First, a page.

Spark Plug 411

William C. "Bill" Anderson offers some advice on cleaning and caring for spark plugs and oil for old cars.
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Spark Plug Low Down: Useful Maintenance Tips

  • When cleaning the spark plug recess prior to plug removal, a vacuum cleaner can be used if you don’t have access to compressed air.
  • Plastic food wrapper tabs can be used to mark plug wires if you don’t have access to a cable number set. Write the cylinder number on the tab and attach it to the plug wire.
  • Always change spark plugs in aluminum cylinder heads when the engine is cold. Removing plugs from a hot aluminum head runs the risk of damaging the threads.
  • Use die-electric grease for spark plug boots.
  • *Some say cleaning the plugs is questionable as it may wear the insulator and alter the heat range. The solution is replacing dirty spark plugs with new ones.

*While the practice of cleaning a spark plug might not apply to high-energy ignition systems introduced in the mid-1970s, it remains good practice for cars with six-volt systems.

The typical voltage at the spark plug in six-volt systems is not sufficient to efficiently clean the plug, unless the car was driven under high-speed conditions to bring the plug to the upper part of its temperature range. Cleaning with a spark plug cleaner (a small media blaster) was the standard practice recommended by plug manufacturers in the days before high plug voltage eliminated its need. The limited exposure to the cleaning media will not alter the heat range.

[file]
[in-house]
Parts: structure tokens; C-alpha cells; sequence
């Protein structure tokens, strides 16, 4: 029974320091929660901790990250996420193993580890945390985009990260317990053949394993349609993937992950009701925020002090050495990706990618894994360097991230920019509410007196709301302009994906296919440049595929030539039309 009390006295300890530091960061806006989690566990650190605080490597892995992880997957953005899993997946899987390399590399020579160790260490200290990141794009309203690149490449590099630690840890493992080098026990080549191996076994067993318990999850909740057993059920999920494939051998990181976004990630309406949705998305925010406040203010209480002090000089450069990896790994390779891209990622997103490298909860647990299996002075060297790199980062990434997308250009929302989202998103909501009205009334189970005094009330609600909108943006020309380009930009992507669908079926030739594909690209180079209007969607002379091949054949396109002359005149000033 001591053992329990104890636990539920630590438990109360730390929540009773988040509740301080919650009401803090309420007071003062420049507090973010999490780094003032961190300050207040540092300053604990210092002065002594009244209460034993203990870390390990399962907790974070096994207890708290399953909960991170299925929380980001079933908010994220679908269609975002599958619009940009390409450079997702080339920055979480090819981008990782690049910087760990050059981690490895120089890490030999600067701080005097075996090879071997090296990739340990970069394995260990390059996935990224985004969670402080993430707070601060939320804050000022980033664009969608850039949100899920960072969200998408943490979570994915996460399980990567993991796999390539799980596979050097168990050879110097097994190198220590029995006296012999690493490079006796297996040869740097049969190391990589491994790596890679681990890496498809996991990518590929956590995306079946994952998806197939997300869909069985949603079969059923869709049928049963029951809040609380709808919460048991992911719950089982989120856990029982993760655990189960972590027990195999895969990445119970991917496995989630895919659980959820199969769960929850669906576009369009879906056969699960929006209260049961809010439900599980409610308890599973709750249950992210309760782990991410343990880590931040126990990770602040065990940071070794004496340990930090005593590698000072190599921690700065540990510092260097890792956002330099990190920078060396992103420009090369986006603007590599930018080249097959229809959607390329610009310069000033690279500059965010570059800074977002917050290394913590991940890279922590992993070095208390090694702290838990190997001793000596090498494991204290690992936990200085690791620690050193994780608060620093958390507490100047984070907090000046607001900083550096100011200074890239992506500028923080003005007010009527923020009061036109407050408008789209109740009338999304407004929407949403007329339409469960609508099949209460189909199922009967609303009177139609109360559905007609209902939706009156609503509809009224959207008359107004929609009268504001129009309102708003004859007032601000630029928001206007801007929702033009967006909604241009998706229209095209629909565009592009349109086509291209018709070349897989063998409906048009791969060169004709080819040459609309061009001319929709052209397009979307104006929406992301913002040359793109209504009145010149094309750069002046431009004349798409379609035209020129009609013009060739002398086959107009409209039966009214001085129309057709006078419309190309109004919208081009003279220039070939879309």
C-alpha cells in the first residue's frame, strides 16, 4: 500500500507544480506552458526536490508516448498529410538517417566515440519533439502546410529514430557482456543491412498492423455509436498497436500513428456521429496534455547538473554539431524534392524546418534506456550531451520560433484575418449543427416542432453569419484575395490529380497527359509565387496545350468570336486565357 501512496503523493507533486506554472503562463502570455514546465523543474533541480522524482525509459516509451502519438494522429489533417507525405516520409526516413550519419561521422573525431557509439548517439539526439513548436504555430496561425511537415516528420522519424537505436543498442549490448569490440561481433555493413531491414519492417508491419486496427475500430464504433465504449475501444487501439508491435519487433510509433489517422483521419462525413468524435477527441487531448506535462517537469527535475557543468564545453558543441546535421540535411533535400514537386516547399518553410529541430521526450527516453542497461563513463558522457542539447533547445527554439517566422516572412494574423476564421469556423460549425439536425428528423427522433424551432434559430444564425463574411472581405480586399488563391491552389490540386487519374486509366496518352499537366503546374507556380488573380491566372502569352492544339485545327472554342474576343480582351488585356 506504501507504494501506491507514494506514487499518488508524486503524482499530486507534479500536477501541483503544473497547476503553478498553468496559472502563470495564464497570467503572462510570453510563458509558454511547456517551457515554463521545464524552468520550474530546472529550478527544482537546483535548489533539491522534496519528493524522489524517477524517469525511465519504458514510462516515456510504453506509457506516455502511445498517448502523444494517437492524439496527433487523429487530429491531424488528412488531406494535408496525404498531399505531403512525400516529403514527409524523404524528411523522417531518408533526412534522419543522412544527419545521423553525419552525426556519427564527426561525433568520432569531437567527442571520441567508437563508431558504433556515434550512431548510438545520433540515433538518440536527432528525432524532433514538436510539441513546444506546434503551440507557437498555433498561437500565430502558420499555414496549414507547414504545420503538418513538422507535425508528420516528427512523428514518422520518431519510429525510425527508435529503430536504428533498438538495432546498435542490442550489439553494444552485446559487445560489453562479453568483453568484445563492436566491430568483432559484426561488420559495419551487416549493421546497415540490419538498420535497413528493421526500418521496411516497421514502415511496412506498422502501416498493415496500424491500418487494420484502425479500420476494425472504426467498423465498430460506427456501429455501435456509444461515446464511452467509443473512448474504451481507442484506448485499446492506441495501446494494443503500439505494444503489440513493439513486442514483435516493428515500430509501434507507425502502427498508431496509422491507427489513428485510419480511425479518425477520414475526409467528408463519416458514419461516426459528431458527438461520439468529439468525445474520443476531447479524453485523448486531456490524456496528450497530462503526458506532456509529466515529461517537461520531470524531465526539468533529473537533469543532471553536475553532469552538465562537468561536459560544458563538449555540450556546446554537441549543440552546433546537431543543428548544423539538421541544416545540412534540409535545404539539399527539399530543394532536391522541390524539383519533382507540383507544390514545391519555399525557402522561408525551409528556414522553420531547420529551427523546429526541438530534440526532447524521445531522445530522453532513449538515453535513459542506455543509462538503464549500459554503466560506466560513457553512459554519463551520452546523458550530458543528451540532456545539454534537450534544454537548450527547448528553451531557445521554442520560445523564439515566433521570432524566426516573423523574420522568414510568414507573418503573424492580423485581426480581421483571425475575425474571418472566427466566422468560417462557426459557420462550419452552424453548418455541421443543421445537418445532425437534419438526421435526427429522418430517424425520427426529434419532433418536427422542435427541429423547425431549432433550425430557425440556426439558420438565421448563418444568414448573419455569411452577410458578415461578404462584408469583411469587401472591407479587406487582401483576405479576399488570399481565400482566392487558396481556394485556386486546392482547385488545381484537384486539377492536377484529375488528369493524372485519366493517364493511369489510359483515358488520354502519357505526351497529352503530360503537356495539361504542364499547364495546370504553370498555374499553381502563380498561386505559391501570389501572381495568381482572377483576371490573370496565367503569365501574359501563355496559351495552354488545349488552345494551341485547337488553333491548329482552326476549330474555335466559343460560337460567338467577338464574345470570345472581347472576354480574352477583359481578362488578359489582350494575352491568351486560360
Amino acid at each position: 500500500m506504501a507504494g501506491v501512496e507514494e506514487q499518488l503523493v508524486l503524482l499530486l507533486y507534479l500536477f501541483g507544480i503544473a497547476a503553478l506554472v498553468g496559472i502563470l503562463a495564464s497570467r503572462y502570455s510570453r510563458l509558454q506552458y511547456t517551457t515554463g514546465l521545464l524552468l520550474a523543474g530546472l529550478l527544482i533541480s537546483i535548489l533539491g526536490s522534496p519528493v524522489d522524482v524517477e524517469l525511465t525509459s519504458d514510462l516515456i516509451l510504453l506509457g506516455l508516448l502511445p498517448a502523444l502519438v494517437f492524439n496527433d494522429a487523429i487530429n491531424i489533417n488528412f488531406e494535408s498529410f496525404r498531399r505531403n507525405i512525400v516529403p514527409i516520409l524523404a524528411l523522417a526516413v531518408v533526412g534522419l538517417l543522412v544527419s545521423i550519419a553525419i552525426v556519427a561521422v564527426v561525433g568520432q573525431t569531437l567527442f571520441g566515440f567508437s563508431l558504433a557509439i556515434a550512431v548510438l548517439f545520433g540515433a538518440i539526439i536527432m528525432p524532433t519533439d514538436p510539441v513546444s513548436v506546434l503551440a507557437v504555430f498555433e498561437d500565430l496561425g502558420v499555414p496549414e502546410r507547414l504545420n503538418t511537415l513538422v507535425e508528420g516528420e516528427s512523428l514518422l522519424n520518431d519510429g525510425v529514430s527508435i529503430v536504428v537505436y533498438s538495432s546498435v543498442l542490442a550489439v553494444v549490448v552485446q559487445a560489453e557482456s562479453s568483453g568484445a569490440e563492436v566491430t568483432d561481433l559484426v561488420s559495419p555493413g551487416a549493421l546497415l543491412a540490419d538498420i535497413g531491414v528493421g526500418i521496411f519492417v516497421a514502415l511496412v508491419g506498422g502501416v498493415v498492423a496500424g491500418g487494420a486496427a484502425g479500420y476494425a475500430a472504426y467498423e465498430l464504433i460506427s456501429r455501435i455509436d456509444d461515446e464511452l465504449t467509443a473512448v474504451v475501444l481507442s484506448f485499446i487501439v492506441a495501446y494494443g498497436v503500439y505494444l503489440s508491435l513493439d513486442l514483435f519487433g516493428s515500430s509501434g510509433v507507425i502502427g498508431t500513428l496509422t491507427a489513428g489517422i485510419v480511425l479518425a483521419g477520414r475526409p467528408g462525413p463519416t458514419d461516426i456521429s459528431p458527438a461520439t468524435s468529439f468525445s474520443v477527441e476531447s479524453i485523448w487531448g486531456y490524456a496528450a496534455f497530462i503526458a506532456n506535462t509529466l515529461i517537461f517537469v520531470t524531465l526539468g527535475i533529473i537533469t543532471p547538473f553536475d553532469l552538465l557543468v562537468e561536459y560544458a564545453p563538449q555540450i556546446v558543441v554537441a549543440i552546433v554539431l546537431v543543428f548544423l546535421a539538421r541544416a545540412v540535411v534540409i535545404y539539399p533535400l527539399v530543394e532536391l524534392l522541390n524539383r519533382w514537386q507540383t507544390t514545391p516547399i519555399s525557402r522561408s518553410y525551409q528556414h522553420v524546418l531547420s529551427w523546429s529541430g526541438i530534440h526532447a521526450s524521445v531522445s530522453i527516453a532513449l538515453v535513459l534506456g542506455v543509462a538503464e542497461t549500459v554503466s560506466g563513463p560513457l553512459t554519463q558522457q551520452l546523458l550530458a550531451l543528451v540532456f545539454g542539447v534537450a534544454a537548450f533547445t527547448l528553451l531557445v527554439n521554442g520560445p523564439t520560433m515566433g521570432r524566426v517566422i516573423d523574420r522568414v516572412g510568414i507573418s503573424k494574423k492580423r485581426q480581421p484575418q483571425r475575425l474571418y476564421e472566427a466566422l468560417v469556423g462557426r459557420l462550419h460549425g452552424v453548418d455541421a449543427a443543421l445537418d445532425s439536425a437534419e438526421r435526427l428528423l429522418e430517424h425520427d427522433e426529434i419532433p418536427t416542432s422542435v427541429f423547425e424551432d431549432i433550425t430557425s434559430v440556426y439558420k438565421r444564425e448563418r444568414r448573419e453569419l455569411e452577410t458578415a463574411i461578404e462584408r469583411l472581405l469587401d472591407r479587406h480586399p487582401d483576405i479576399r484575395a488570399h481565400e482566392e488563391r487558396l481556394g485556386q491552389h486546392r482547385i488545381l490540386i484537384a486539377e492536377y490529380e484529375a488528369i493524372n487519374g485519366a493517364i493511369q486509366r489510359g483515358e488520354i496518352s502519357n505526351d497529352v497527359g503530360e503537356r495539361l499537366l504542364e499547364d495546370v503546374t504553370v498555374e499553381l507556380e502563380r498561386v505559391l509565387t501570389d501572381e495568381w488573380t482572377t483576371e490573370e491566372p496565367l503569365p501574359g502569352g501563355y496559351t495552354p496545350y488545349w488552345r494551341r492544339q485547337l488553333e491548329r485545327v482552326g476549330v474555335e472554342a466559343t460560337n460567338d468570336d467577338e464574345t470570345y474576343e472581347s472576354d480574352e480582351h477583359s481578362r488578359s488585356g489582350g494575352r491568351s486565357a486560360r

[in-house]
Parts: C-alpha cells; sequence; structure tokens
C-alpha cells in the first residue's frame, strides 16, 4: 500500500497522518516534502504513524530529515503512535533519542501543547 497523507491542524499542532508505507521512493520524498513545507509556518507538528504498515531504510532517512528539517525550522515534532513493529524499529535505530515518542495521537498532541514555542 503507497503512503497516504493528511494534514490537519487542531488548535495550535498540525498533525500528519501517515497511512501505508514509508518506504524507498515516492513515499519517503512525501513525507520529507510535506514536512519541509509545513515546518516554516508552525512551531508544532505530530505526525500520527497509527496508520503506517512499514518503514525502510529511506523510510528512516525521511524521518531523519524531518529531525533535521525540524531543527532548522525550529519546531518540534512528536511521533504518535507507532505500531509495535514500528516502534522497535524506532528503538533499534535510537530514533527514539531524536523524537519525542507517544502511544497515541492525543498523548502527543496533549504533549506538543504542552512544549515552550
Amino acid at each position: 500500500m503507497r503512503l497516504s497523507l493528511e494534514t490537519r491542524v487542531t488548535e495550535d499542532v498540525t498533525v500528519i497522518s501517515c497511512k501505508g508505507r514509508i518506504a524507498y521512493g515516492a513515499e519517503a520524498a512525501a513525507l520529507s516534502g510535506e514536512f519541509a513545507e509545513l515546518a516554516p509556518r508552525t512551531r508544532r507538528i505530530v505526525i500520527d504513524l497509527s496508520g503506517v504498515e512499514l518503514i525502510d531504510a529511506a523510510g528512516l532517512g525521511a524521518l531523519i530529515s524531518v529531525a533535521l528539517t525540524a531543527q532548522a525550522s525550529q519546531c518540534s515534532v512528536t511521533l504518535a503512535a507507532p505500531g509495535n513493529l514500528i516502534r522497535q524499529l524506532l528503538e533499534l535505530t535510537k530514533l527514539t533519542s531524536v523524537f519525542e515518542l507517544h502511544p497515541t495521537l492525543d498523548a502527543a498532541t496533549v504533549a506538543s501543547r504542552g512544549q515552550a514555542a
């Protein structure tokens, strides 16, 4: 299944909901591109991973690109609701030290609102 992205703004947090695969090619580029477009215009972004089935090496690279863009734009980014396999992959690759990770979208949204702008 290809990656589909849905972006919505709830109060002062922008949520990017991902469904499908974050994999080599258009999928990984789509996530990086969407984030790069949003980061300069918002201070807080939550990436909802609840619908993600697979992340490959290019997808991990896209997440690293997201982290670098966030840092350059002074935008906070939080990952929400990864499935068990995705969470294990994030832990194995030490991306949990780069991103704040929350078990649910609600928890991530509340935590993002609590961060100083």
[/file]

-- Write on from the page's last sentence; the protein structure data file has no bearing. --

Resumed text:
In addition to having a clean plug, the condition of the center electrode is key. It should have sharp edges. Typically, this condition can be obtained by a few passes with the point file. Sharp electrode edges, along with the proper point gap, encourage good spark propagation in low-energy ignition systems.

William C. “Bill” Anderson, P.E., has been involved with the automotive hobby for more than 30 years with experience ranging from hot rods, to sports cars, to sports car racing, and to restoration of vehicles from the 1930s through the `80s. He is an author, magazine editor, car show judge, and professional engineer. A member of several car clubs and a leader in some, through Anderson Automotive Enterprises he restores and appraises cars.

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